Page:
Unwanted Facebook Photo: Invasion of Privacy?
Have you ever had an unwanted photo posted on Facebook? While Facebook offers the feature to “untag” the photo, this still doesn’t take the photo off of the social media site. Many people ask whether this is an invasion of privacy?
Pursuing legal action is somewhat of a “grey area,” since when the founding fathers created the constitution, they never imagined protecting privacy rights for a Facebook account.
Three potential claims exist if an unwanted photo has been posted on Facebook:
- Invasion of Privacy
- Violation of Right of Publicity
An individual’s Facebook presence has recently become increasingly important since employe
rs are notorious for checking a potential employee’s Facebook account. Therefore, many people are monitoring their accounts and in some circumstances seeking legal advice on what measures they can take for an unwanted photo post.
What happens if an unwanted photo is posted on Facebook of you?
In a recent case, a lawsuit was brought against Facebook when Facebook began to promote Facebook accounts through its “sponsored stories” feature. Individuals won where in certain circumstances an individual or an individual’s child’s name or profile picture was featured on Facebook’s “sponsored stories.”
Therefore, these paid Ads containing names and pictures of Facebook users were able to be compensated as an invasion of privacy. The court found that the clear connection between the gained value of unwanted photos and their corresponding activities warranted for those people to be compensated.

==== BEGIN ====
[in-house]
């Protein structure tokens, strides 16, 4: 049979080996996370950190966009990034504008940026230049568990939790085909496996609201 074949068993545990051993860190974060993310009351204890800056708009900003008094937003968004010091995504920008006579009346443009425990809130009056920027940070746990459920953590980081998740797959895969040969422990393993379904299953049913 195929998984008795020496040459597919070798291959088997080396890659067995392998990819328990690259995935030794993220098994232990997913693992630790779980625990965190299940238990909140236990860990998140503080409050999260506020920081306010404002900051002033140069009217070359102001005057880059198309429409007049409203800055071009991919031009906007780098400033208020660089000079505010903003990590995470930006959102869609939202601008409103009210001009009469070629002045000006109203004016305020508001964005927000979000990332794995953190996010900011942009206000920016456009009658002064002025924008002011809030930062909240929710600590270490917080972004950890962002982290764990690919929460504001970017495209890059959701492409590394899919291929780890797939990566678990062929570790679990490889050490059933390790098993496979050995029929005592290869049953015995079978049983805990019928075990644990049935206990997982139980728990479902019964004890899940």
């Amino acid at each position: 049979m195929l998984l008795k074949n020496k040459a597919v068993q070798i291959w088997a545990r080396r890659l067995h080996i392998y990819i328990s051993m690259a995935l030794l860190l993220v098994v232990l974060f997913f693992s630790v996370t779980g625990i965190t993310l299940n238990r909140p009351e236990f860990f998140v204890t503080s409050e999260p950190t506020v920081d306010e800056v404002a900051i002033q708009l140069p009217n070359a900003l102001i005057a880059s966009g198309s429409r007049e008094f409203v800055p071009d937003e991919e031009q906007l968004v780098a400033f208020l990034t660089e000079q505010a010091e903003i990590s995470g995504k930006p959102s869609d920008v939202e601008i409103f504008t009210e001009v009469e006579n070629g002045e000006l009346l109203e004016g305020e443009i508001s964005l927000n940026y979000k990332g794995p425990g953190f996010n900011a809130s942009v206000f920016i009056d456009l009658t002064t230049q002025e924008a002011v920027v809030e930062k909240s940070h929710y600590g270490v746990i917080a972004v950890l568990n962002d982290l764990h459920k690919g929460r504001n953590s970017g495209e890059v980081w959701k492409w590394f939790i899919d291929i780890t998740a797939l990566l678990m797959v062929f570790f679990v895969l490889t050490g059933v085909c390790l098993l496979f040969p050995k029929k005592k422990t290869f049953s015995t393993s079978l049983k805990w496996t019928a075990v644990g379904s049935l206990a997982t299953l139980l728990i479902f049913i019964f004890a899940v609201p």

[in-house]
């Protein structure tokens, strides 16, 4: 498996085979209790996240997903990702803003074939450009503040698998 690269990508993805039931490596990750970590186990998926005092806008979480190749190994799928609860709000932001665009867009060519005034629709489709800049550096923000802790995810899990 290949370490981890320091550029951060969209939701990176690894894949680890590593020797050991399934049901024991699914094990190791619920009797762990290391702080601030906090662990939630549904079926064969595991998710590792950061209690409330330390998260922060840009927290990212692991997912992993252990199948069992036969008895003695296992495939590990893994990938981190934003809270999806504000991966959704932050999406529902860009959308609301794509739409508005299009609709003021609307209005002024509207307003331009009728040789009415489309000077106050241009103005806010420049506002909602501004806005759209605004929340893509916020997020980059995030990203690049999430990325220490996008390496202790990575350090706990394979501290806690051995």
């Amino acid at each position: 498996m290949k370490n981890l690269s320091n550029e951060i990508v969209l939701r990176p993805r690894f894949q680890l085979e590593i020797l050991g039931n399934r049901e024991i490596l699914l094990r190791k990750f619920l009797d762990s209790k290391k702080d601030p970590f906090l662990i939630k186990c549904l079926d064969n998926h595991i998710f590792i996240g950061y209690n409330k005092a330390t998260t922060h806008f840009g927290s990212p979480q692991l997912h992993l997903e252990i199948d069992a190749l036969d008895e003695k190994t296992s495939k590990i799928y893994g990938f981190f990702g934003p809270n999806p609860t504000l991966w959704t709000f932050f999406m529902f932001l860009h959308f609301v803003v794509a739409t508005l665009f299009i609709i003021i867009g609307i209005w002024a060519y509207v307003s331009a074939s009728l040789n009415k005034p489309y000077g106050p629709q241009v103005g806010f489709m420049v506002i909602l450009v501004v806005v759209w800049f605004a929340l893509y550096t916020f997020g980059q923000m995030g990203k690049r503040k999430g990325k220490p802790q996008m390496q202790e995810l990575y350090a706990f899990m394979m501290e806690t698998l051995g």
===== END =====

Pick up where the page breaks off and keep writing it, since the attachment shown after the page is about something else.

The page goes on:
Will Facebook do anything about your unwanted photo?
Yes, in special circumstances Facebook will take action for an unwanted photo. Facebook will step in when the photo involves:
- Sexual Content
- Hate Speech
- Personal Attacks
- Illegal Drugs
Invasion of Privacy
An invasion of privacy occurs when an individual is “portrayed falsely and in a highly offensive manner. There are greater interests for unwanted photos of children posted without their consent. The Children’s Online Privacy Act of 1998 serves to protect the interests of children on the internet.
It’s important to understand the copyright interests of a photo. The ownership of a photo follows the person taking the photo. Thus, this means that if an individual takes a photo on someone else’s phone, the person who took the photo is the person who has rights to that photo. Therefore, it would be a copyright violation if that photo is posted by someone else since the photographer has the rights to the photo.
Unfortunately, people who have suffered defamation as a result of an online presence are somewhat limited in the measures they can take. The Communications Decency Act passed by Congress has restricted these individuals from pursuing legal action against online sources such as Facebook, or Google.
The photo must contain a false statement since truth is a defense to a defamation suit. Additionally, if a photo is modified in an “absurd” way, this may warrant a defamation suit. If someone has posted a photo that contains a “false statement” or is “absurdly modified,” you should seek legal advice about whether you have a defamation suit.
Learn more about Social Media and Privacy Rights
If you are a victim of a photo posted of you on social media, you should consult one of our attorneys to determine if you have a potential claim. Click here for a Free Case Evaluation to learn more.